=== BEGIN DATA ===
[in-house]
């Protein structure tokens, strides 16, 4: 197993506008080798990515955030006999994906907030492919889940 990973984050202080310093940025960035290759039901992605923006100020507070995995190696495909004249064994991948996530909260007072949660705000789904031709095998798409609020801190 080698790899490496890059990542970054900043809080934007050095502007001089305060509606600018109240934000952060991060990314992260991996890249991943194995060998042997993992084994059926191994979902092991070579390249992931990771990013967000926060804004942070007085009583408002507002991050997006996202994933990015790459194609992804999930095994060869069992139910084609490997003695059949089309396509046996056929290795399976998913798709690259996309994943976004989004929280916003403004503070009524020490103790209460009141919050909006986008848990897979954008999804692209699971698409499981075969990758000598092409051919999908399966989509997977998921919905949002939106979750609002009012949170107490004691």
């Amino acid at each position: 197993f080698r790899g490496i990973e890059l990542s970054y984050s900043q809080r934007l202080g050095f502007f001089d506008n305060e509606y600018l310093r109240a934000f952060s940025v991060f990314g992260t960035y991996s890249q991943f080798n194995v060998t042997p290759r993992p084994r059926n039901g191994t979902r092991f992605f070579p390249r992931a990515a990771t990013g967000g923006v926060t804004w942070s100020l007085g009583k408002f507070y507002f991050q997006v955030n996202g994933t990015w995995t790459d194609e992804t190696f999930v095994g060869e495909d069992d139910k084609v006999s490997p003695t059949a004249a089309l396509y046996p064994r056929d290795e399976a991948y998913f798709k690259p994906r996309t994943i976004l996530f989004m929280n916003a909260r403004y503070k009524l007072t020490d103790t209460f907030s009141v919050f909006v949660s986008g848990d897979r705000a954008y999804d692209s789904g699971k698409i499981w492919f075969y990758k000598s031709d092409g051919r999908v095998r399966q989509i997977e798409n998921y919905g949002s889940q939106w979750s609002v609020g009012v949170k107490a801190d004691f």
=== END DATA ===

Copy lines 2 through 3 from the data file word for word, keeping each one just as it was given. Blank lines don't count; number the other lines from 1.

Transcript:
């Protein structure tokens, strides 16, 4: 197993506008080798990515955030006999994906907030492919889940 990973984050202080310093940025960035290759039901992605923006100020507070995995190696495909004249064994991948996530909260007072949660705000789904031709095998798409609020801190 080698790899490496890059990542970054900043809080934007050095502007001089305060509606600018109240934000952060991060990314992260991996890249991943194995060998042997993992084994059926191994979902092991070579390249992931990771990013967000926060804004942070007085009583408002507002991050997006996202994933990015790459194609992804999930095994060869069992139910084609490997003695059949089309396509046996056929290795399976998913798709690259996309994943976004989004929280916003403004503070009524020490103790209460009141919050909006986008848990897979954008999804692209699971698409499981075969990758000598092409051919999908399966989509997977998921919905949002939106979750609002009012949170107490004691």
């Amino acid at each position: 197993f080698r790899g490496i990973e890059l990542s970054y984050s900043q809080r934007l202080g050095f502007f001089d506008n305060e509606y600018l310093r109240a934000f952060s940025v991060f990314g992260t960035y991996s890249q991943f080798n194995v060998t042997p290759r993992p084994r059926n039901g191994t979902r092991f992605f070579p390249r992931a990515a990771t990013g967000g923006v926060t804004w942070s100020l007085g009583k408002f507070y507002f991050q997006v955030n996202g994933t990015w995995t790459d194609e992804t190696f999930v095994g060869e495909d069992d139910k084609v006999s490997p003695t059949a004249a089309l396509y046996p064994r056929d290795e399976a991948y998913f798709k690259p994906r996309t994943i976004l996530f989004m929280n916003a909260r403004y503070k009524l007072t020490d103790t209460f907030s009141v919050f909006v949660s986008g848990d897979r705000a954008y999804d692209s789904g699971k698409i499981w492919f075969y990758k000598s031709d092409g051919r999908v095998r399966q989509i997977e798409n998921y919905g949002s889940q939106w979750s609002v609020g009012v949170k107490a801190d004691f």